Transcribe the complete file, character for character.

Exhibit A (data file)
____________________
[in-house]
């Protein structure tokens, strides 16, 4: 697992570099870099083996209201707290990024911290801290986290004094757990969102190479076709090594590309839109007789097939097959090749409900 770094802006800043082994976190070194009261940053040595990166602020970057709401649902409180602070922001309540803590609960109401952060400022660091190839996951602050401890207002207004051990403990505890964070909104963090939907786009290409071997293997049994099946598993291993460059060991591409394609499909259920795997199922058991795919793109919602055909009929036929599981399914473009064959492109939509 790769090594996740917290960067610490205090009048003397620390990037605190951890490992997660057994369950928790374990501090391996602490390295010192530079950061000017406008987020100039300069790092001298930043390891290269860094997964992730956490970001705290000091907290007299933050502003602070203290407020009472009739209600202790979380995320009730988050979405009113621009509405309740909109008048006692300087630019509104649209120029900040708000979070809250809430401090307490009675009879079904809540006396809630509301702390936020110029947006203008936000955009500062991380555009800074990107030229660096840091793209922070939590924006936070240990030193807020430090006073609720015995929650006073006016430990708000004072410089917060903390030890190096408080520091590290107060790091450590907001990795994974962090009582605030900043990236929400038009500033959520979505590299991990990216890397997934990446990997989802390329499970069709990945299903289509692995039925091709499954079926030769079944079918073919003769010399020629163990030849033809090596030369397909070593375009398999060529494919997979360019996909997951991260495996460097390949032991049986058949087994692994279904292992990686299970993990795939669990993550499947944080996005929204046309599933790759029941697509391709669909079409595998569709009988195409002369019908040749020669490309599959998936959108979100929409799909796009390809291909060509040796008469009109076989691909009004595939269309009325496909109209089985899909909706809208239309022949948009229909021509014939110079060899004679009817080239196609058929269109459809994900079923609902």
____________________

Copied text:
[in-house]
């Protein structure tokens, strides 16, 4: 697992570099870099083996209201707290990024911290801290986290004094757990969102190479076709090594590309839109007789097939097959090749409900 770094802006800043082994976190070194009261940053040595990166602020970057709401649902409180602070922001309540803590609960109401952060400022660091190839996951602050401890207002207004051990403990505890964070909104963090939907786009290409071997293997049994099946598993291993460059060991591409394609499909259920795997199922058991795919793109919602055909009929036929599981399914473009064959492109939509 790769090594996740917290960067610490205090009048003397620390990037605190951890490992997660057994369950928790374990501090391996602490390295010192530079950061000017406008987020100039300069790092001298930043390891290269860094997964992730956490970001705290000091907290007299933050502003602070203290407020009472009739209600202790979380995320009730988050979405009113621009509405309740909109008048006692300087630019509104649209120029900040708000979070809250809430401090307490009675009879079904809540006396809630509301702390936020110029947006203008936000955009500062991380555009800074990107030229660096840091793209922070939590924006936070240990030193807020430090006073609720015995929650006073006016430990708000004072410089917060903390030890190096408080520091590290107060790091450590907001990795994974962090009582605030900043990236929400038009500033959520979505590299991990990216890397997934990446990997989802390329499970069709990945299903289509692995039925091709499954079926030769079944079918073919003769010399020629163990030849033809090596030369397909070593375009398999060529494919997979360019996909997951991260495996460097390949032991049986058949087994692994279904292992990686299970993990795939669990993550499947944080996005929204046309599933790759029941697509391709669909079409595998569709009988195409002369019908040749020669490309599959998936959108979100929409799909796009390809291909060509040796008469009109076989691909009004595939269309009325496909109209089985899909909706809208239309022949948009229909021509014939110079060899004679009817080239196609058929269109459809994900079923609902």